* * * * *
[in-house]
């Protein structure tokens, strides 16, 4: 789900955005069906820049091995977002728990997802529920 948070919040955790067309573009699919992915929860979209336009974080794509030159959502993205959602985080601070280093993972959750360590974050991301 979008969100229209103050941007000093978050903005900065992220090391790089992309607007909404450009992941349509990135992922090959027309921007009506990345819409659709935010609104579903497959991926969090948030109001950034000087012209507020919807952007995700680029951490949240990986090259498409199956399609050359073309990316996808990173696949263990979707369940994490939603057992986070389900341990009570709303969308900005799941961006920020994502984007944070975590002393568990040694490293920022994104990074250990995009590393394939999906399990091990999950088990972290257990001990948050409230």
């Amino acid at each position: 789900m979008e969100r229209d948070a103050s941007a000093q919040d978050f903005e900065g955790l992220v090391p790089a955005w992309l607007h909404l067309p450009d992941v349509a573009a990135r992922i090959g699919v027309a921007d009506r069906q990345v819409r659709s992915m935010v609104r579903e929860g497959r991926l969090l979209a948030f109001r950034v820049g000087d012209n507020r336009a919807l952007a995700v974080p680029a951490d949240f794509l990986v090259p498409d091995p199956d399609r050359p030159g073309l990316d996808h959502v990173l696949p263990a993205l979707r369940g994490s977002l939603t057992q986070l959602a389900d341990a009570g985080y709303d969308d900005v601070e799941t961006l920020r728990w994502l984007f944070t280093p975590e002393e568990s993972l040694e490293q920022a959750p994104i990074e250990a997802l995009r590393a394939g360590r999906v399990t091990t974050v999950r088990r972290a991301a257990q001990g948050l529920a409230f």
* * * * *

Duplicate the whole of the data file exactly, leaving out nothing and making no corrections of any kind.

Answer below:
[in-house]
């Protein structure tokens, strides 16, 4: 789900955005069906820049091995977002728990997802529920 948070919040955790067309573009699919992915929860979209336009974080794509030159959502993205959602985080601070280093993972959750360590974050991301 979008969100229209103050941007000093978050903005900065992220090391790089992309607007909404450009992941349509990135992922090959027309921007009506990345819409659709935010609104579903497959991926969090948030109001950034000087012209507020919807952007995700680029951490949240990986090259498409199956399609050359073309990316996808990173696949263990979707369940994490939603057992986070389900341990009570709303969308900005799941961006920020994502984007944070975590002393568990040694490293920022994104990074250990995009590393394939999906399990091990999950088990972290257990001990948050409230």
């Amino acid at each position: 789900m979008e969100r229209d948070a103050s941007a000093q919040d978050f903005e900065g955790l992220v090391p790089a955005w992309l607007h909404l067309p450009d992941v349509a573009a990135r992922i090959g699919v027309a921007d009506r069906q990345v819409r659709s992915m935010v609104r579903e929860g497959r991926l969090l979209a948030f109001r950034v820049g000087d012209n507020r336009a919807l952007a995700v974080p680029a951490d949240f794509l990986v090259p498409d091995p199956d399609r050359p030159g073309l990316d996808h959502v990173l696949p263990a993205l979707r369940g994490s977002l939603t057992q986070l959602a389900d341990a009570g985080y709303d969308d900005v601070e799941t961006l920020r728990w994502l984007f944070t280093p975590e002393e568990s993972l040694e490293q920022a959750p994104i990074e250990a997802l995009r590393a394939g360590r999906v399990t091990t974050v999950r088990r972290a991301a257990q001990g948050l529920a409230f």